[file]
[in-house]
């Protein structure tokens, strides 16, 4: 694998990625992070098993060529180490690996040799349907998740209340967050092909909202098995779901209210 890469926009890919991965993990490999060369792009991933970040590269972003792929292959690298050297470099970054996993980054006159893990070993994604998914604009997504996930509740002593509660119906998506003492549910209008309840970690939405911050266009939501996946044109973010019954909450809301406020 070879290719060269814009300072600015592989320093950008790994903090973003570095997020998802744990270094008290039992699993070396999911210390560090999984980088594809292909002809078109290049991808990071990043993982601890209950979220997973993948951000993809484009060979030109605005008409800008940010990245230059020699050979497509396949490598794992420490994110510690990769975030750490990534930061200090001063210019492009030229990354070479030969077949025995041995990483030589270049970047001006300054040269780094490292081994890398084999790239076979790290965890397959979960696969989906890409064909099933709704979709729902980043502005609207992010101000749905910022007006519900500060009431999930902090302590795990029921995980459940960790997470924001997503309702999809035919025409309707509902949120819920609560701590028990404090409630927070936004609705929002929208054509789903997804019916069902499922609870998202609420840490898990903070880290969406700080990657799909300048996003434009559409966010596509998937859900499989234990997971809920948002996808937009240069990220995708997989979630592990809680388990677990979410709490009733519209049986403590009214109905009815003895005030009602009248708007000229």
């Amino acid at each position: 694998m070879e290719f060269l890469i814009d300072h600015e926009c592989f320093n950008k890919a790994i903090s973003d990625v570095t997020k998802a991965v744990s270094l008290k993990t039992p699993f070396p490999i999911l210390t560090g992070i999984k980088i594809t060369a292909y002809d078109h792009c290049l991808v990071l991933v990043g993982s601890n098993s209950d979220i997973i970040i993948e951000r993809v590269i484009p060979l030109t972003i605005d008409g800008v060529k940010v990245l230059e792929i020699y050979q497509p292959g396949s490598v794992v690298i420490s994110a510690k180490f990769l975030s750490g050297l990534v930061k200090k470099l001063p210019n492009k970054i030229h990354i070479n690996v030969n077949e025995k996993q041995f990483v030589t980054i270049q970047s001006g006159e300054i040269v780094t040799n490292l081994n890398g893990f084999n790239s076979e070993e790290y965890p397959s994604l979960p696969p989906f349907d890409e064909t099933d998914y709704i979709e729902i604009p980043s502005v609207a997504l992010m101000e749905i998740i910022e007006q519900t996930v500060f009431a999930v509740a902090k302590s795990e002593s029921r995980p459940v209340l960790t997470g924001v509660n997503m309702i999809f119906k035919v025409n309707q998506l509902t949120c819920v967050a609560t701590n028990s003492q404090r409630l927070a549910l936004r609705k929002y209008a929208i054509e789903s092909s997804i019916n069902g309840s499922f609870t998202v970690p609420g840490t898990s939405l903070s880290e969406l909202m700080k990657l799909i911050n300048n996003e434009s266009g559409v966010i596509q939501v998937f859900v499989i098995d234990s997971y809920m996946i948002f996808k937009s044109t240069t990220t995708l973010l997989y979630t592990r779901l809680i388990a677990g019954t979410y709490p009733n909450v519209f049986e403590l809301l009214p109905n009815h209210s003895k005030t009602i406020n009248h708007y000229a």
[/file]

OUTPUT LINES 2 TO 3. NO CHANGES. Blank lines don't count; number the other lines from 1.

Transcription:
């Protein structure tokens, strides 16, 4: 694998990625992070098993060529180490690996040799349907998740209340967050092909909202098995779901209210 890469926009890919991965993990490999060369792009991933970040590269972003792929292959690298050297470099970054996993980054006159893990070993994604998914604009997504996930509740002593509660119906998506003492549910209008309840970690939405911050266009939501996946044109973010019954909450809301406020 070879290719060269814009300072600015592989320093950008790994903090973003570095997020998802744990270094008290039992699993070396999911210390560090999984980088594809292909002809078109290049991808990071990043993982601890209950979220997973993948951000993809484009060979030109605005008409800008940010990245230059020699050979497509396949490598794992420490994110510690990769975030750490990534930061200090001063210019492009030229990354070479030969077949025995041995990483030589270049970047001006300054040269780094490292081994890398084999790239076979790290965890397959979960696969989906890409064909099933709704979709729902980043502005609207992010101000749905910022007006519900500060009431999930902090302590795990029921995980459940960790997470924001997503309702999809035919025409309707509902949120819920609560701590028990404090409630927070936004609705929002929208054509789903997804019916069902499922609870998202609420840490898990903070880290969406700080990657799909300048996003434009559409966010596509998937859900499989234990997971809920948002996808937009240069990220995708997989979630592990809680388990677990979410709490009733519209049986403590009214109905009815003895005030009602009248708007000229």
């Amino acid at each position: 694998m070879e290719f060269l890469i814009d300072h600015e926009c592989f320093n950008k890919a790994i903090s973003d990625v570095t997020k998802a991965v744990s270094l008290k993990t039992p699993f070396p490999i999911l210390t560090g992070i999984k980088i594809t060369a292909y002809d078109h792009c290049l991808v990071l991933v990043g993982s601890n098993s209950d979220i997973i970040i993948e951000r993809v590269i484009p060979l030109t972003i605005d008409g800008v060529k940010v990245l230059e792929i020699y050979q497509p292959g396949s490598v794992v690298i420490s994110a510690k180490f990769l975030s750490g050297l990534v930061k200090k470099l001063p210019n492009k970054i030229h990354i070479n690996v030969n077949e025995k996993q041995f990483v030589t980054i270049q970047s001006g006159e300054i040269v780094t040799n490292l081994n890398g893990f084999n790239s076979e070993e790290y965890p397959s994604l979960p696969p989906f349907d890409e064909t099933d998914y709704i979709e729902i604009p980043s502005v609207a997504l992010m101000e749905i998740i910022e007006q519900t996930v500060f009431a999930v509740a902090k302590s795990e002593s029921r995980p459940v209340l960790t997470g924001v509660n997503m309702i999809f119906k035919v025409n309707q998506l509902t949120c819920v967050a609560t701590n028990s003492q404090r409630l927070a549910l936004r609705k929002y209008a929208i054509e789903s092909s997804i019916n069902g309840s499922f609870t998202v970690p609420g840490t898990s939405l903070s880290e969406l909202m700080k990657l799909i911050n300048n996003e434009s266009g559409v966010i596509q939501v998937f859900v499989i098995d234990s997971y809920m996946i948002f996808k937009s044109t240069t990220t995708l973010l997989y979630t592990r779901l809680i388990a677990g019954t979410y709490p009733n909450v519209f049986e403590l809301l009214p109905n009815h209210s003895k005030t009602i406020n009248h708007y000229a």